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Explained: Why do some coronavirus patients lose their sense of smell? Will it be permanent?


New Delhi, July 31: Losing your sense of smell also known as anosmia was the most commonly reported coronavirus symptom that came to light after it was reported by a number of patients. However, the main symptoms of COVID-19 include fever, a persistent cough and shortness of breath. Now scientists discover why this coronavirus causes some patients to lose their sense of smell and whether it will be permanent.

 Explained: Why do some coronavirus patients lose their sense of smell? Will it be permanent?

Losing your sense of smell or anosmia, and sometimes accompanied with loss of taste, is one of the earliest and most commonly reported warning signs of coronavirus..

According to researchers at Harvard Medical School identified which cell types used for smelling are the most vulnerable to a COVID-19 infection.

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However, in the new study which was published Friday in Science Advances, the researchers were surprised to discover that those neurons were largely unaffected by the coronavirus, and that the virus "is not actually capable of attacking the neurons that live in your nose,"Associate professor of neurobiology at Harvard Medical School and co-author of the study, Dr Sandeep Robert Datta said.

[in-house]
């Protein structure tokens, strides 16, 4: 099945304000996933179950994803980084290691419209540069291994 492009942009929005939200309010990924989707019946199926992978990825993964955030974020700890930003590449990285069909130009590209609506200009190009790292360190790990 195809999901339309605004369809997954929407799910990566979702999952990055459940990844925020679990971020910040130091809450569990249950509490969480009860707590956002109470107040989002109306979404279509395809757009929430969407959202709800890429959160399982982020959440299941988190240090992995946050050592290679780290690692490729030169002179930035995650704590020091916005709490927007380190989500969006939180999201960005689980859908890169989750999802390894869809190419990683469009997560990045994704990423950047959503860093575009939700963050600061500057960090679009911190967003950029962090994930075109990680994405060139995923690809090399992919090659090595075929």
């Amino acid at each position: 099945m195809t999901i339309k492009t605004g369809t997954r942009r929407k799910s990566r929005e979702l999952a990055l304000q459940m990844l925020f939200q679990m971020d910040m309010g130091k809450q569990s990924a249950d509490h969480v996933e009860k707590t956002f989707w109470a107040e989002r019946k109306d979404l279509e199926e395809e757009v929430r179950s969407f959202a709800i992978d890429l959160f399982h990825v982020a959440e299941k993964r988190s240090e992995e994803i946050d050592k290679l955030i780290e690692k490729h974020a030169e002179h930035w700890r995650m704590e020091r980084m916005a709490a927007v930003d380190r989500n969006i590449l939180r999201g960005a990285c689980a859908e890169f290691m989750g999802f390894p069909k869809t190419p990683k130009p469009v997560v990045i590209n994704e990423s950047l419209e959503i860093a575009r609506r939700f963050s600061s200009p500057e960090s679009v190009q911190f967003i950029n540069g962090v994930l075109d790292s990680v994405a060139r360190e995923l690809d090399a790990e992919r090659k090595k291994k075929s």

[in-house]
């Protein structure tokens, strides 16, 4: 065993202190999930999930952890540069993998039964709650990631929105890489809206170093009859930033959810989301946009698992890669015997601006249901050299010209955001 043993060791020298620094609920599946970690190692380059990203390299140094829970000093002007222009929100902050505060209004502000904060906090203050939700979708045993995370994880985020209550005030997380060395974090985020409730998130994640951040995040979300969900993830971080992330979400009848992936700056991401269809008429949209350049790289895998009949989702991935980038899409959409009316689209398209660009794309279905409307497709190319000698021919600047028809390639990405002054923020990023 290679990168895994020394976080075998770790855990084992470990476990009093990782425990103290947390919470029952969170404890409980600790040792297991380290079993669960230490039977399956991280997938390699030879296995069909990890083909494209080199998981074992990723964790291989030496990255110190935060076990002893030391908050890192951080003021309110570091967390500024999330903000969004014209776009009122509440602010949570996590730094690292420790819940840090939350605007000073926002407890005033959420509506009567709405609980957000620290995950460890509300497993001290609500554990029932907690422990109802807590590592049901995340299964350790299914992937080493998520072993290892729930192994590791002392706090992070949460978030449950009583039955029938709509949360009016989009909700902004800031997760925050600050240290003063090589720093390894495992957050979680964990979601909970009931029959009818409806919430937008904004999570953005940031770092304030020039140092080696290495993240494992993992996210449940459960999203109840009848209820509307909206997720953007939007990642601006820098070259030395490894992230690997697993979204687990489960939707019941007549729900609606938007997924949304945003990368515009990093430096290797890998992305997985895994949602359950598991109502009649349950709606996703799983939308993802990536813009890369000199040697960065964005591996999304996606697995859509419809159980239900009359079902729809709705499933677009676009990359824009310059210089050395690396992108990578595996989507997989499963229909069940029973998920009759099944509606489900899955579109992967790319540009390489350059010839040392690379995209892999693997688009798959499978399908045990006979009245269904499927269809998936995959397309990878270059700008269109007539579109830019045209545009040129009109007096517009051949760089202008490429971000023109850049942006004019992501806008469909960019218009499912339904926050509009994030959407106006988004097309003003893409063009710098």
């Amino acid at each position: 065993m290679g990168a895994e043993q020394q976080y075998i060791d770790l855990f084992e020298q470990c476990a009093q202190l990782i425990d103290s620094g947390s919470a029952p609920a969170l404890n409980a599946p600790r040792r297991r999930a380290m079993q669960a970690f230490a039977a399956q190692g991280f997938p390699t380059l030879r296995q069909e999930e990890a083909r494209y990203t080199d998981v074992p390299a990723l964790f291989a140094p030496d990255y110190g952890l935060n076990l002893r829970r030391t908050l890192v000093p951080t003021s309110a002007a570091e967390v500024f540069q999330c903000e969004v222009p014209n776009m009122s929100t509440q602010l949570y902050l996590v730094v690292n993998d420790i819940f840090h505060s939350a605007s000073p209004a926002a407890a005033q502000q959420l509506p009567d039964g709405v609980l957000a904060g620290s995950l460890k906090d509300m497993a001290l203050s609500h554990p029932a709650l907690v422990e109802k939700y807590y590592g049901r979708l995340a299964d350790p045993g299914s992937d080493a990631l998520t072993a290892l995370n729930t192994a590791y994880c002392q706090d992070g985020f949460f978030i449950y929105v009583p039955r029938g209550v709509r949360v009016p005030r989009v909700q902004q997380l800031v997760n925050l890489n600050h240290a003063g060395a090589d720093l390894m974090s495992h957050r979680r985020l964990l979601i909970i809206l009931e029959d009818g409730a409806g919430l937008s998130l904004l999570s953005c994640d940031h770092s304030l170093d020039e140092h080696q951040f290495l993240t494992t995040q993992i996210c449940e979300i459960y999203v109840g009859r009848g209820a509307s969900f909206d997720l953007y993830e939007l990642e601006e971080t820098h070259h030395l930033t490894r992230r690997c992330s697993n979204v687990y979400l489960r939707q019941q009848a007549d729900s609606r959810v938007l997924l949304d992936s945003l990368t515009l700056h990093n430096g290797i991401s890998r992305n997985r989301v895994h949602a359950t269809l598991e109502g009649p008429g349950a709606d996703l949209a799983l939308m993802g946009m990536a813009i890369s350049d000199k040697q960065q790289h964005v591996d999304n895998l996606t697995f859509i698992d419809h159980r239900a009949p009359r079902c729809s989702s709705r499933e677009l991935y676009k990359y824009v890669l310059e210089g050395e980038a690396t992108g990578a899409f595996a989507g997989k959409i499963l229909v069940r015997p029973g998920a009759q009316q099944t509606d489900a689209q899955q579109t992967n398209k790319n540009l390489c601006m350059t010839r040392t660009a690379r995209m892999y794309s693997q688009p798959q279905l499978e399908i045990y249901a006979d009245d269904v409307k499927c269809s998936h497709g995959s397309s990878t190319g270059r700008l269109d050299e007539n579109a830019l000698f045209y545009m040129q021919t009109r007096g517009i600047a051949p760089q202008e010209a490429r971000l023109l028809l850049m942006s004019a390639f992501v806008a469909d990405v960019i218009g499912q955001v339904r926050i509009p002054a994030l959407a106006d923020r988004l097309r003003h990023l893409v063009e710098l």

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    The study found that the coronavirus was not able to attack the olfactory sensory neurons because they are missing the ACE2 gene that enables the virus to enter human cells.It rather attacks the cells supporting the olfactory sensory neurons.

    Datta said this was a positive finding because it suggests most cases of COVID-19 are unlikely to cause a permanent loss of smell.

    What is Anosmia?

    Anosmia is the partial or complete loss of the sense of smell. This loss may be temporary or permanent. Common conditions that irritate the nose's lining, such as allergies or a cold, can lead to temporary anosmia.

    More serious conditions of Anosmia that affect the brain or nerves, such as brain tumors or head trauma, can cause permanent loss of smell. Old age sometimes causes anosmia.


    Nasal congestion from a cold, allergy, sinus infection, or poor air quality is the most common cause of anosmia.

    Other causes include:

    • Nasal polyps -- small noncancerous growths in the nose and sinuses that block the nasal passage
    • Injury to the nose and smell nerves from surgery or head trauma

    Exposure to toxic chemicals

  • Certain medications, including antibiotics, antidepressants, anti-inflammatory medication, heart medications, and others.

    Cocaine abuse

  • Old age
  • Certain medical conditions, such as Alzheimer's disease, Parkinson's disease, multiple sclerosis, nutritional deficiencies, congenital conditions, and hormonal disturbances.
  • Radiation treatment of head and neck cancers.
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